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'Deflategate' As Seen Through The Prism Of Broadway's 'Hamilton'


And when the NFL suspended New England Patriots all-star quarterback Tom Brady for allegedly having footballs deflated, the assumption was that the team's season was sunk. Three games into the season, that assumption is wrong - very wrong. And that got commentator Pablo Torre thinking back to one hit Broadway musical about patriotism.

PABLO TORRE: Twelve months ago, thanks to the kindness of a friend and the generosity of fate, I sat six rows behind NFL Commissioner Roger Goodell as he and his wife watched "Hamilton."

This was in the thick of the Deflategate saga. And after the show, I could not help but tweet Lin-Manuel Miranda, the show's creator and star, about how a man at war with the Patriots had clapped for the patriots at war on stage. Miranda replied with a question. How do you think "History Has Its Eyes On You" landed with Goodell? Now for those unfamiliar, that number sung by George Washington features the following lyrics.


CHRISTOPHER JACKSON: (As George Washington, singing) I made every mistake and felt the shame rise in me. And even now I lie awake, knowing history has its eyes on me.

TORRE: Every time the Patriots have played this month, I've thought about Goodell thinking about that song. We already knew that history would look poorly upon the more serious mistakes of his tenure, from concussions to domestic violence, to name just two.

But in terms of sheer humiliation, there has been nothing as dramatic as the backfiring of Goodell's four-game suspension of New England superstar quarterback Tom Brady. With Deflategate, Goodell's entire goal was shame. Shame on the Patriots, who abetted Brady's alleged doctoring of footballs. Shame on Brady, who violated the integrity of the game. And shame on Bill Belichick, who'd have to coach one-fourth of the season without the best quarterback in the sport, which should have been enough to kill his team's playoff hopes.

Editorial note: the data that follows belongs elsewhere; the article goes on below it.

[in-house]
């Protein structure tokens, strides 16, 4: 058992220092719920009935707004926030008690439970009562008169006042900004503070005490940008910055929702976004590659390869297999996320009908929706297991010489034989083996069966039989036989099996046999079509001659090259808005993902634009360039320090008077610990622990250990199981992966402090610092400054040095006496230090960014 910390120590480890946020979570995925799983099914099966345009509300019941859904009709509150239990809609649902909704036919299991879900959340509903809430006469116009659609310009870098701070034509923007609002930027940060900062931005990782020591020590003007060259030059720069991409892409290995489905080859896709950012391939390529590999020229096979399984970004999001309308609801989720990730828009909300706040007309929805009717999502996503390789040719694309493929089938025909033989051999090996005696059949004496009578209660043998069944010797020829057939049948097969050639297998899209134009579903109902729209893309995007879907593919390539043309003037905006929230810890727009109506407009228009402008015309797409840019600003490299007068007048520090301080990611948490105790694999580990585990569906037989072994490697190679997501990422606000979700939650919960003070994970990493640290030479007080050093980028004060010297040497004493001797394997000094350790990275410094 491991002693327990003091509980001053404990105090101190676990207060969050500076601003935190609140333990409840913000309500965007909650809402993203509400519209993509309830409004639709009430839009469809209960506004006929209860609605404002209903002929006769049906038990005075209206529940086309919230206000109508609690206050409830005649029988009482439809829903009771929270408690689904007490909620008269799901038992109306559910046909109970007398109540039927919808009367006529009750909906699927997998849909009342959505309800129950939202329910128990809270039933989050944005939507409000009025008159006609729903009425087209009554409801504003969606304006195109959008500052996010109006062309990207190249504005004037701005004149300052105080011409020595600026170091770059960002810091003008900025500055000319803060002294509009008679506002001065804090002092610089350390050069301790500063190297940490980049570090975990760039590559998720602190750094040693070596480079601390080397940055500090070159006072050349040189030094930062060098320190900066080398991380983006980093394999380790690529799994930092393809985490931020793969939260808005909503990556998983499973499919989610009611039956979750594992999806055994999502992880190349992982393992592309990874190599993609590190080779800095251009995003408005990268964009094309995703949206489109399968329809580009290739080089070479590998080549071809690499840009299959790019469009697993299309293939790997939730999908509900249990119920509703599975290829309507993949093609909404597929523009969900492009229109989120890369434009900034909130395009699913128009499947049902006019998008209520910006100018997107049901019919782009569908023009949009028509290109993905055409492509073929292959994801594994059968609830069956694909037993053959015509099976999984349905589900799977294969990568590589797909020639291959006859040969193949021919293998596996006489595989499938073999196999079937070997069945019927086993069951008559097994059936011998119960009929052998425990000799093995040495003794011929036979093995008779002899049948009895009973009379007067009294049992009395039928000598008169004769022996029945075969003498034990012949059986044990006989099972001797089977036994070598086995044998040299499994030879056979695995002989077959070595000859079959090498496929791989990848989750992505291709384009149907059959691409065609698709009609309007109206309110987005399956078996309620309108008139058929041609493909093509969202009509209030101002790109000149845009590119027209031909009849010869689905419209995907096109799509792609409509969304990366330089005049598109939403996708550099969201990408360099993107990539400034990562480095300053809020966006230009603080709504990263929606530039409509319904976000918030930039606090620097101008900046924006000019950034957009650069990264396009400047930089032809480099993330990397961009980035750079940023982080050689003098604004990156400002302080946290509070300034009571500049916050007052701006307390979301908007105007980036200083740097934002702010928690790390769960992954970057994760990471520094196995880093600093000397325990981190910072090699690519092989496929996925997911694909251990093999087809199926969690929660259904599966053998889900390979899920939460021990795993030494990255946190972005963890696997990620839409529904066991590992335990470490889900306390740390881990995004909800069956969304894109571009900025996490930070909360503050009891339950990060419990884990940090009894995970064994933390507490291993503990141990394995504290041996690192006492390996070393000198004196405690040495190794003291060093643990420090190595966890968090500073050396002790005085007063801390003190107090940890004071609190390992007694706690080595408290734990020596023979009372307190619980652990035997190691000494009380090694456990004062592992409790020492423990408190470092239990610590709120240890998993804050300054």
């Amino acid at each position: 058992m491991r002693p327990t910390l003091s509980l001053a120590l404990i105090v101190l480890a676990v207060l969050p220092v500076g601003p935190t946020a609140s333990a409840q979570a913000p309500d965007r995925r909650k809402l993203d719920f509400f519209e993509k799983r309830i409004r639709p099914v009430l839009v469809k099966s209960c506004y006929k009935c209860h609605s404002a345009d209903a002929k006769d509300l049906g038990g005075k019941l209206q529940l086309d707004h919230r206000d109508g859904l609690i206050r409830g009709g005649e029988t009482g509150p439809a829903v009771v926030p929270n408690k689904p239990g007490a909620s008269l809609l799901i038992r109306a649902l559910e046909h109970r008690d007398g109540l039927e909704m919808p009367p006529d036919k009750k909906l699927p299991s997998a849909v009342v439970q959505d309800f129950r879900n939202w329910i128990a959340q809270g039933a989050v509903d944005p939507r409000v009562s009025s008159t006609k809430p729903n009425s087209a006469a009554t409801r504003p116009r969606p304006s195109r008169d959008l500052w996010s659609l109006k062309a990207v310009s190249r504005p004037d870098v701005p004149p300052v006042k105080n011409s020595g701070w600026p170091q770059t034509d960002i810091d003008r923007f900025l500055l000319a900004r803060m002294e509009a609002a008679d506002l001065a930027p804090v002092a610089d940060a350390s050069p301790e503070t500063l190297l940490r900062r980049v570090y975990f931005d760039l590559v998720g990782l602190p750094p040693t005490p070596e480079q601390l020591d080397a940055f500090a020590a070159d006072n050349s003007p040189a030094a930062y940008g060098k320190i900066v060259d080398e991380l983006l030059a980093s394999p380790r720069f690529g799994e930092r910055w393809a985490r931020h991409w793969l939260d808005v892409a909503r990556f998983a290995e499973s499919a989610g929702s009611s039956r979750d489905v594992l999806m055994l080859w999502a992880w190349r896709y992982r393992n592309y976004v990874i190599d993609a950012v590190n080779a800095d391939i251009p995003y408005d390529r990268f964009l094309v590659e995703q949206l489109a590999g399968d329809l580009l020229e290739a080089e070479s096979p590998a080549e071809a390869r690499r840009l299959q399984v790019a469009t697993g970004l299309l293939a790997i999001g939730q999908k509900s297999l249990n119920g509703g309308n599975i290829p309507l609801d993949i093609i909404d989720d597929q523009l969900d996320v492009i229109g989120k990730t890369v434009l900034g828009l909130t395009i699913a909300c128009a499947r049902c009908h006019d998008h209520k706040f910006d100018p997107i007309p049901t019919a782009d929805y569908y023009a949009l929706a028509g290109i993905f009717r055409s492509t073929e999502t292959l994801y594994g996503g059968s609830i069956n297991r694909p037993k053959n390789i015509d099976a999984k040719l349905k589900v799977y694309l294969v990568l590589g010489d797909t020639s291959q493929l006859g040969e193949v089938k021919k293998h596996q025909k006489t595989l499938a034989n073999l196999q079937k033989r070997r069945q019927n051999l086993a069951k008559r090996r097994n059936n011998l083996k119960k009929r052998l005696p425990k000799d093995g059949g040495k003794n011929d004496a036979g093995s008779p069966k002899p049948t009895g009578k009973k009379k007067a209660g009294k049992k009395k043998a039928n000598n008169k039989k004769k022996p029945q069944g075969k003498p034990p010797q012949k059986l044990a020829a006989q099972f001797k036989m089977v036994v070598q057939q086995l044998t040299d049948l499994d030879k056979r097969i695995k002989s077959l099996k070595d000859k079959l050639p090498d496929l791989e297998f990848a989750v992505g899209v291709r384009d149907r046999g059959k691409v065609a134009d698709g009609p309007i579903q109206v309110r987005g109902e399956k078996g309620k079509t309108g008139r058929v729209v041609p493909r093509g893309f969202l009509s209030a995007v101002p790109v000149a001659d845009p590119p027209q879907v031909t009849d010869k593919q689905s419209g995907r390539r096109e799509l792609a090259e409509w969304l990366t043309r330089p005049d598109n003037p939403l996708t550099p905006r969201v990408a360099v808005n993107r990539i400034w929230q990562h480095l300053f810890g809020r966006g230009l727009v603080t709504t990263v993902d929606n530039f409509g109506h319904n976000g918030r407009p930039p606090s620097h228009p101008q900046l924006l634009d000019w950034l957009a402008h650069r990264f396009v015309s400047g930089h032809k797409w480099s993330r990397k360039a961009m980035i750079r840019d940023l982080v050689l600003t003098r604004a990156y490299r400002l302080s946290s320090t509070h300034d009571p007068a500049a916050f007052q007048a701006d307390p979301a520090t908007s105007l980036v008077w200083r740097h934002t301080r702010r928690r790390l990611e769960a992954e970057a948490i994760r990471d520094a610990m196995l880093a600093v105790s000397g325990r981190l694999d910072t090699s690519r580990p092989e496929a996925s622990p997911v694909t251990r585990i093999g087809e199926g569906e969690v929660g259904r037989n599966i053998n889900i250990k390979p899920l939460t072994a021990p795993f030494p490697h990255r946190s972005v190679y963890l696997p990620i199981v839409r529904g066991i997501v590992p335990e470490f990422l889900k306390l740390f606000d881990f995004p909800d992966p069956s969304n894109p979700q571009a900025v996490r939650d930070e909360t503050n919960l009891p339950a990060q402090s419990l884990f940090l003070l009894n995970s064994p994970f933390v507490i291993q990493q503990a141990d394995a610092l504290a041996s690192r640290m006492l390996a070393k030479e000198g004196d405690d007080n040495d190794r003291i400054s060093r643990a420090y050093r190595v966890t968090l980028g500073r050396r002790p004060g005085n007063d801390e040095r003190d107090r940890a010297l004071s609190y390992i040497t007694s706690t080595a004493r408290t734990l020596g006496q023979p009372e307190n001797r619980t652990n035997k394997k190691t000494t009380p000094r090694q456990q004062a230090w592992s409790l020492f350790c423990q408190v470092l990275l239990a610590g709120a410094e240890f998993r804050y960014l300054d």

But a funny thing happened on the way to the forum (ph). In week one, behind Brady's backup, Jimmy Garoppolo, the Patriots edged the Cardinals. Then in week two, despite an injury to Garoppolo, they beat the Dolphins by even more. And in week three, thanks to their third-string quarterback, rookie Jacoby Brissett, they shut out the Texans 27-0. Brissett, incidentally, got hurt in that game, raising concerns about whether a wide receiver would need to throw passes in week four against the Bills.

But such concerns don't even matter, really, not anymore. For one thing, the Patriots have become the single most impressive team in the NFL this season. And for another, they're now two full games ahead of second place in the AFC East. Which means that Brady, upon his return from exile in week five, will be leading the division no matter what.

New England, I should note, is not some rags-to-riches story. They've bent and broken rules while winning four Super Bowls in 15 years. But now, thanks to Goodell's own sword, the Brady-less Patriots have become populists. They're underdogs. They're rebels against the leader who lies awake, knowing history has its eyes on him.


JACKSON: (As George Washington, singing) History has its eyes on you.

MONTAGNE: Pablo Torre is a senior writer with "ESPN The Magazine." Transcript provided by NPR, Copyright NPR.